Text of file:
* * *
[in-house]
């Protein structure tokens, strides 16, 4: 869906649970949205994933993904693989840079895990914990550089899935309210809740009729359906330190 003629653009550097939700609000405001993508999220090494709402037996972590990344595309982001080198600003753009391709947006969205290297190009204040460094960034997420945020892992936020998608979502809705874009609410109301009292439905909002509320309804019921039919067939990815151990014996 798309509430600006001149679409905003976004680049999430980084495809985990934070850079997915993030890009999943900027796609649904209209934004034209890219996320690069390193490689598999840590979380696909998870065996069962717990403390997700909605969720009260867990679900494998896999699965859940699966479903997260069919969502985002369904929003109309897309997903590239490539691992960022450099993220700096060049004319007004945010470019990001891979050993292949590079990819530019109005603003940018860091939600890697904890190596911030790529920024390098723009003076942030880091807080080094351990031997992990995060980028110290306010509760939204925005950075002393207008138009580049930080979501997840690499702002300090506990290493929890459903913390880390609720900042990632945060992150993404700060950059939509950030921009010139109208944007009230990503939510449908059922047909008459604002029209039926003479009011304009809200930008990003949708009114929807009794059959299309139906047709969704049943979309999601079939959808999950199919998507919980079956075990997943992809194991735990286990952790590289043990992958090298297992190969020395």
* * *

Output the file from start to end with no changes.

[in-house]
């Protein structure tokens, strides 16, 4: 869906649970949205994933993904693989840079895990914990550089899935309210809740009729359906330190 003629653009550097939700609000405001993508999220090494709402037996972590990344595309982001080198600003753009391709947006969205290297190009204040460094960034997420945020892992936020998608979502809705874009609410109301009292439905909002509320309804019921039919067939990815151990014996 798309509430600006001149679409905003976004680049999430980084495809985990934070850079997915993030890009999943900027796609649904209209934004034209890219996320690069390193490689598999840590979380696909998870065996069962717990403390997700909605969720009260867990679900494998896999699965859940699966479903997260069919969502985002369904929003109309897309997903590239490539691992960022450099993220700096060049004319007004945010470019990001891979050993292949590079990819530019109005603003940018860091939600890697904890190596911030790529920024390098723009003076942030880091807080080094351990031997992990995060980028110290306010509760939204925005950075002393207008138009580049930080979501997840690499702002300090506990290493929890459903913390880390609720900042990632945060992150993404700060950059939509950030921009010139109208944007009230990503939510449908059922047909008459604002029209039926003479009011304009809200930008990003949708009114929807009794059959299309139906047709969704049943979309999601079939959808999950199919998507919980079956075990997943992809194991735990286990952790590289043990992958090298297992190969020395």